People

A refuge from the digital world

Nora Honegger and Mauro Loretz have been running the Maighelshütte lodge above Sedrun for four years now. They spent both summer and winter at 2,310 meters above sea level, far away from civilization. They see their lodge as a refuge and an oasis, and they make sure their guests can enjoy a stay that is as close to a digital detox as possible. Behind the scenes, though, digital services are a big help to the couple who run the lodge.

Isabelle Flury

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“A digital aid that does all my admin, runs the website and regularly posts on Facebook and Instagram? Yes please!” Nora, wearing a fleece jumper, is sitting in the cosy, sun-soaked dining room of the Maighelshütte lodge doing tedious admin work. With a frown on her face, she looks up from her laptop to a thick folder: “It’s not exactly my favourite thing in the world.” 

Breakfast has just finished, and things are quiet in the lodge. Someone is baking bread and cake in the kitchen, and initial preparations are being made for dinner. “I actually never planned to take on the lodge. I felt it was far too much work and responsibility. I actually wanted to work as a teacher in Zurich,” explains Nora. The 33-year-old Graubünden native grew up in Sedrun. Her parents spent 27 years running the Maighelshütte lodge, Nora’s second home.  

When her parents decided to give up the lodge four years ago, Nora realized she couldn’t imagine a life without it: “Despite having some misgivings, I decided to take on this challenging, but really exciting work up here with my boyfriend Mauro, and we’ve never looked back!” Challenging because the days are long and the work never seems to end. Sometimes Nora and Mauro spend weeks at the lodge almost non-stop. But challenging also because a huge mountain of an entirely different kind was waiting for her: the digitization of working processes.

Copyright: Nora Honegger

The huge digitization mountain

Bookings, the cash system, accounting, purchases, correspondence, etc, etc – we were still doing everything on paper, and we just weren’t keeping up with the times. They have since managed to climb part of this mountain. Both use the online booking system SAC, they have switched over to a digital cash system and have introduced an Internet-based document filing system, which their fiduciary also has access to. Fewer piles of paper and lever-arch files, and admin that is a lot easier to handle. The website actually comes in handy too seeing as they don’t have to deal with as many queries over the phone. But they haven’t quite reached the summit yet.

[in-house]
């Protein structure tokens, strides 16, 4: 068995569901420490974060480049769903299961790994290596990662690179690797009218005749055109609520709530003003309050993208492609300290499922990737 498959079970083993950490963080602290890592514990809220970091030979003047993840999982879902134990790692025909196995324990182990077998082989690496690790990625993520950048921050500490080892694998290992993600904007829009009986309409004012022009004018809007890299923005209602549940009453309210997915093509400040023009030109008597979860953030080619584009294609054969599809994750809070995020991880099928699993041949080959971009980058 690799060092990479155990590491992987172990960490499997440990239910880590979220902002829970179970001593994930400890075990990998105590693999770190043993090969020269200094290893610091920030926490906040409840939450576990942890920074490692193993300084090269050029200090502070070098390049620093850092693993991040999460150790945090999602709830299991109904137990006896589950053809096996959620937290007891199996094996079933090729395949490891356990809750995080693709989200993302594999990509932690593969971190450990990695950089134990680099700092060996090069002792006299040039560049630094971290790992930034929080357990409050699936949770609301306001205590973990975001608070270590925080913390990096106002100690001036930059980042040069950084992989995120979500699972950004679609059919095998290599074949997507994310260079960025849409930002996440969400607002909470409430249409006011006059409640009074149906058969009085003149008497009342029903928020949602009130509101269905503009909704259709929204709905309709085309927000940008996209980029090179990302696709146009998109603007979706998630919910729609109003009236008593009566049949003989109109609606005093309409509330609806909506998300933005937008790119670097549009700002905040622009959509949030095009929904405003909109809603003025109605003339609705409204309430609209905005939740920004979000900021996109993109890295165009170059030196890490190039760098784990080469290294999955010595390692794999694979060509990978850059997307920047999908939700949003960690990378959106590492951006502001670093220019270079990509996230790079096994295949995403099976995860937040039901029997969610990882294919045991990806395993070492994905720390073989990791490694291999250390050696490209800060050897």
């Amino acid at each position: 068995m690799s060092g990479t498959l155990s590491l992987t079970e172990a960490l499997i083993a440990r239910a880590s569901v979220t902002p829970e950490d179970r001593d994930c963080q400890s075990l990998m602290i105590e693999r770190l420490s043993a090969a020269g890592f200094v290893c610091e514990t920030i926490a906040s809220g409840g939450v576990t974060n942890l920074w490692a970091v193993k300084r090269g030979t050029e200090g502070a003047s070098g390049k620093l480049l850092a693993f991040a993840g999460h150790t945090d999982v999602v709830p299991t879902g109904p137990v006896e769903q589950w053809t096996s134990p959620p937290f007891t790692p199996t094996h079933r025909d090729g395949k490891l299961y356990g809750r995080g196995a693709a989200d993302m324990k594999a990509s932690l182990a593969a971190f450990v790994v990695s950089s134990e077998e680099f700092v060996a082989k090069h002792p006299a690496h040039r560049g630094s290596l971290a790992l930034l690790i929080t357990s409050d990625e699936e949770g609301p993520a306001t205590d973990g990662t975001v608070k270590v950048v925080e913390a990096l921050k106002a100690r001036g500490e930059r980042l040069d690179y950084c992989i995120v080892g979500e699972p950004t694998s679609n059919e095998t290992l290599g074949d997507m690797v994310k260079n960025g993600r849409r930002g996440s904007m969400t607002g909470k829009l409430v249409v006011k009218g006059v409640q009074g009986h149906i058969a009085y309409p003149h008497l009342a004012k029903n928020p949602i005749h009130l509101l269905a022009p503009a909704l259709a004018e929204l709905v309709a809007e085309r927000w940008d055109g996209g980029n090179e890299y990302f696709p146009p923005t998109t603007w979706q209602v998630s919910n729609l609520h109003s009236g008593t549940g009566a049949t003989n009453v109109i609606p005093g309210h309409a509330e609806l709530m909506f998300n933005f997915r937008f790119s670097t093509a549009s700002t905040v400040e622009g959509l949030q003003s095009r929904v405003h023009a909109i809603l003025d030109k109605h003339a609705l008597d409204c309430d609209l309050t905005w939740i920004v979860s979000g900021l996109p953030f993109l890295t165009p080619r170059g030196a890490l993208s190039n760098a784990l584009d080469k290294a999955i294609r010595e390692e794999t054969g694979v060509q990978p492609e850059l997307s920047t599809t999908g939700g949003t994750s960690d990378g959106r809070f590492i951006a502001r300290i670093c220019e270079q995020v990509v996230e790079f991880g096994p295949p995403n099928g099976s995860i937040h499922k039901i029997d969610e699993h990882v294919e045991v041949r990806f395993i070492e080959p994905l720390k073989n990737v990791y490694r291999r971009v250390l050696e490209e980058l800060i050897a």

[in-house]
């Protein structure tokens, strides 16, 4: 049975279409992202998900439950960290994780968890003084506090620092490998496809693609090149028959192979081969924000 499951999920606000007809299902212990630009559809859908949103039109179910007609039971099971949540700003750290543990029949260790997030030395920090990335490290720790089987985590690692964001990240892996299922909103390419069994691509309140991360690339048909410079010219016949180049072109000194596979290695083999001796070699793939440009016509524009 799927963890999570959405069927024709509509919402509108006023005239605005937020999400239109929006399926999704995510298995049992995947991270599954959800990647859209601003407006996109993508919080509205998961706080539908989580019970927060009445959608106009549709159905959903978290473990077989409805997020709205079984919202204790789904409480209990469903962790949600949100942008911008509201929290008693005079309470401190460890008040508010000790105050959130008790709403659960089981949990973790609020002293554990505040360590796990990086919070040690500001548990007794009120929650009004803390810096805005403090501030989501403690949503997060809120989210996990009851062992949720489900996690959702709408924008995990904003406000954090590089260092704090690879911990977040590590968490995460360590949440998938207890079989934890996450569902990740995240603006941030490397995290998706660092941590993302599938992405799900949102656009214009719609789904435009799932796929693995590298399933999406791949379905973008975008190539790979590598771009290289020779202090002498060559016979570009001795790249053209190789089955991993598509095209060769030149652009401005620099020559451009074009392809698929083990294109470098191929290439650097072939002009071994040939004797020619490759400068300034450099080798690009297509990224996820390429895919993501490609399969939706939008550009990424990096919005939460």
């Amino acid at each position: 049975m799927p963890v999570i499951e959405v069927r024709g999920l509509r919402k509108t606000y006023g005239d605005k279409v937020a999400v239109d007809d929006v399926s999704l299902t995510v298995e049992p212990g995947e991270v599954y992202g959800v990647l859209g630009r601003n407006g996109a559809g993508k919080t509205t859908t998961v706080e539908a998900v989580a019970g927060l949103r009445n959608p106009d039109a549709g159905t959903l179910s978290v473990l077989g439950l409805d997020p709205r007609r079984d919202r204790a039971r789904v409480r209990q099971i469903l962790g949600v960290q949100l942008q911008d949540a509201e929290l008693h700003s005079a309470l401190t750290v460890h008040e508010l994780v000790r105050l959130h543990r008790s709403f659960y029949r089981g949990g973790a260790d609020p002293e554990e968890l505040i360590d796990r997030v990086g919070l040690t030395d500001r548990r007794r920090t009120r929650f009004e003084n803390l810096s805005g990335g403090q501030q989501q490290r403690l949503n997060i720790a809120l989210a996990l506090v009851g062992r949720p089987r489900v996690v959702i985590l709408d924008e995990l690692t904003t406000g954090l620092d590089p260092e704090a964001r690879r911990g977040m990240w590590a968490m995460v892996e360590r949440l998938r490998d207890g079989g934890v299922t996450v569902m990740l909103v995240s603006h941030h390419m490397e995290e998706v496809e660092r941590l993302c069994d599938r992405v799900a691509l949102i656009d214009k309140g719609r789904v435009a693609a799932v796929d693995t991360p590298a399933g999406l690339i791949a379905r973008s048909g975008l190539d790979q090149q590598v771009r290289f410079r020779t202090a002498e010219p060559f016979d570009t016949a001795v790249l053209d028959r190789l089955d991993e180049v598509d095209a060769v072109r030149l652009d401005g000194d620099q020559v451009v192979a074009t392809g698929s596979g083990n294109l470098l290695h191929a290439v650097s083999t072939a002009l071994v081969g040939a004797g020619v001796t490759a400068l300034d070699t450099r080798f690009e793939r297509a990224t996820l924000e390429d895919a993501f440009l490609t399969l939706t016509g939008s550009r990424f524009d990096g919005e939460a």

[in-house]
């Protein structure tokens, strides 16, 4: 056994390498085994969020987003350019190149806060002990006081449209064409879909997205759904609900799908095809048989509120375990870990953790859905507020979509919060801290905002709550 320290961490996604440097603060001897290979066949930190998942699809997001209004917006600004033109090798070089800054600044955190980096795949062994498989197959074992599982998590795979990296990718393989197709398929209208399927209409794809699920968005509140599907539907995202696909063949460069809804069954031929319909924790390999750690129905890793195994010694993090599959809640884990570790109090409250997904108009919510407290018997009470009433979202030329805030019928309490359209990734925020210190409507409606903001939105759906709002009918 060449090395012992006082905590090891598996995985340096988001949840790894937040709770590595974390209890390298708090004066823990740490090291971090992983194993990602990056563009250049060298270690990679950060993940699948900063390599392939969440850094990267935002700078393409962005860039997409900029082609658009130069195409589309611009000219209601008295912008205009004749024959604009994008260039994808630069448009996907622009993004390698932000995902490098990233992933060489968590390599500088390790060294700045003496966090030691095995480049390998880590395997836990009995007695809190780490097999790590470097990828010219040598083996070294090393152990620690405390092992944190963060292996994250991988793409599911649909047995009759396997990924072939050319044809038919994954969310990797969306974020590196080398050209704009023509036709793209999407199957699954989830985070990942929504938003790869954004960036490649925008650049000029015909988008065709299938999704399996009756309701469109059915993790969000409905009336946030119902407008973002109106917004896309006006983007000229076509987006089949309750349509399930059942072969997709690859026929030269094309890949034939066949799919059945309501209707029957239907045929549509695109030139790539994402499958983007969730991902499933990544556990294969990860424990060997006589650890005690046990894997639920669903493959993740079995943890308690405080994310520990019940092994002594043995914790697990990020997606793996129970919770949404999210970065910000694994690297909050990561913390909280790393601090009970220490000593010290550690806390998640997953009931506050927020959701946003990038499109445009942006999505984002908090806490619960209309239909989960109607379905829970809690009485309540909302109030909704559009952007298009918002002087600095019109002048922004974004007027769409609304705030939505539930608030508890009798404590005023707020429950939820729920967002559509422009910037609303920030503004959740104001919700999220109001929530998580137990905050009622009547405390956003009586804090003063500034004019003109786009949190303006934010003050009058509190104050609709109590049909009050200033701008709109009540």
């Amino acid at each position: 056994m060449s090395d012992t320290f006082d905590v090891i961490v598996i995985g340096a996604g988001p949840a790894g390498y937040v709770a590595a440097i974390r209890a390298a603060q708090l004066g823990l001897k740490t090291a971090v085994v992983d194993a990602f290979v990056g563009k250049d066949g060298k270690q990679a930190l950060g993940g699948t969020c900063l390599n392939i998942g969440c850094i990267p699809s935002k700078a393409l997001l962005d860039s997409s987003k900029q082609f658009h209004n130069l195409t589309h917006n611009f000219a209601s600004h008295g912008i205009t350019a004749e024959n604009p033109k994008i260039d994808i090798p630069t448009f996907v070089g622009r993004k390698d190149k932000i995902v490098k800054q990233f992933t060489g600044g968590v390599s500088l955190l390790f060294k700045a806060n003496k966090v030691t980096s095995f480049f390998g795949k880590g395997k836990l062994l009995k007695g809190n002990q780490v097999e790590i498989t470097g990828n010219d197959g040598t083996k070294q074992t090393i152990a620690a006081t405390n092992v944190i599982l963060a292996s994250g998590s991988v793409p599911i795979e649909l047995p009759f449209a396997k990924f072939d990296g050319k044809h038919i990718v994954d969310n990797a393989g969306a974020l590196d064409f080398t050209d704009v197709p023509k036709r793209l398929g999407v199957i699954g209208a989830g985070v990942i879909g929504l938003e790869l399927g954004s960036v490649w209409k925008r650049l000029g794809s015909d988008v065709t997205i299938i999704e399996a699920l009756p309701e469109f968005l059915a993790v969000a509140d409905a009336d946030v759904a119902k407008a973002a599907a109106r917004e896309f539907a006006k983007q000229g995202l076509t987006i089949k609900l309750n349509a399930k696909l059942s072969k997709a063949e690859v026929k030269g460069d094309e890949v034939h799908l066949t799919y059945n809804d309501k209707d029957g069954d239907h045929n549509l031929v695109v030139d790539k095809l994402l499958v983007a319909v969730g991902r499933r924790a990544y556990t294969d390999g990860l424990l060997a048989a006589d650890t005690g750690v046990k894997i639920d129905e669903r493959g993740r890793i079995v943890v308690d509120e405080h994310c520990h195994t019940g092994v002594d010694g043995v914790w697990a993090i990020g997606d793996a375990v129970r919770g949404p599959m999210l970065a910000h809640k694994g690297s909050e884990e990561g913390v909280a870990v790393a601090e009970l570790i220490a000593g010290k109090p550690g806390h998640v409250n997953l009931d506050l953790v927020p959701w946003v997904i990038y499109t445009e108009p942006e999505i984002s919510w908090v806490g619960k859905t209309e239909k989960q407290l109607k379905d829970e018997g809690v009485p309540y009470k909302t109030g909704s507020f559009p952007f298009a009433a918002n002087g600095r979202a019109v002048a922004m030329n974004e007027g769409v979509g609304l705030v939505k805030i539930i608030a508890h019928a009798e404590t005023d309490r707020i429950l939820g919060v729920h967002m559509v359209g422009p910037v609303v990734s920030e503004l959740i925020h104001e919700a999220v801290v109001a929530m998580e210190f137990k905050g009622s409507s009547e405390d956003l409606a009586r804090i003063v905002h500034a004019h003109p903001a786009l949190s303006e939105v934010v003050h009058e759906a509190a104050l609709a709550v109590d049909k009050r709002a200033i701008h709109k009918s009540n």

Copyright: Nora Honegger

More time for teamwork, nature and guests

At the moment they’re considering receiving their mail digitally via the ePost App so they don’t have to collect their mail down in the valley. SwissID Sign, a certified digital signature, would also make things easier for Nora and Mauro. They would be able to sign documents digitally using the website and send them by encrypted e-mail, for instance with IncaMail. This would save them the hassle of posting the documents, having to go to certain offices and notary appointments. 

“Until recently, we had no idea that Swiss Post offered these sorts of digital aids as well, and we think it’s great. After all, the fact that we want to be an oasis and refuge for our guests, and one that provides the best possible digital detox, doesn’t mean we are going to completely do away with all things digital. On the contrary: behind the scenes, digital services actually make our lives a lot easier. This way, we get a bit more time to ourselves, but above all we get to devote more time to what makes working at the lodge so great: teamwork, nature and, of course, our guests. They are at the center of our little universe,” says Nora, ending the conversation and standing up to explain to a lady that there’s no Wi-Fi for the guests. “But feel free to sit on the terrace to enjoy the tranquillity and the stunning view. Welcome to our paradise.”

 

In search of the most digital valley in Switzerland in 2023

Innovation and cutting-edge digital work isn’t just something you get in big cities. Digital progress is in fact possible and indeed necessary in rural areas in particular, and there is certainly no lack of creative solutions here!

In partnership with the magazines “Schweizer Illustrierte” and “L’Illustré”, and Swisscom too, Swiss Post wants to recognize precisely these sorts of smart, sustainable and successful digital projects in the periphery, and raise their profile. Valleys, villages and municipalities with no more than 10,000 inhabitants can take part in the competition “Digi-Tal 2023”. Specific projects can be submitted here up until 31 October: digi-tal-schweiz.ch.

And how do Swiss people envision the «most digital valley in Switzerland»? Have a look!

written by

Isabelle Flury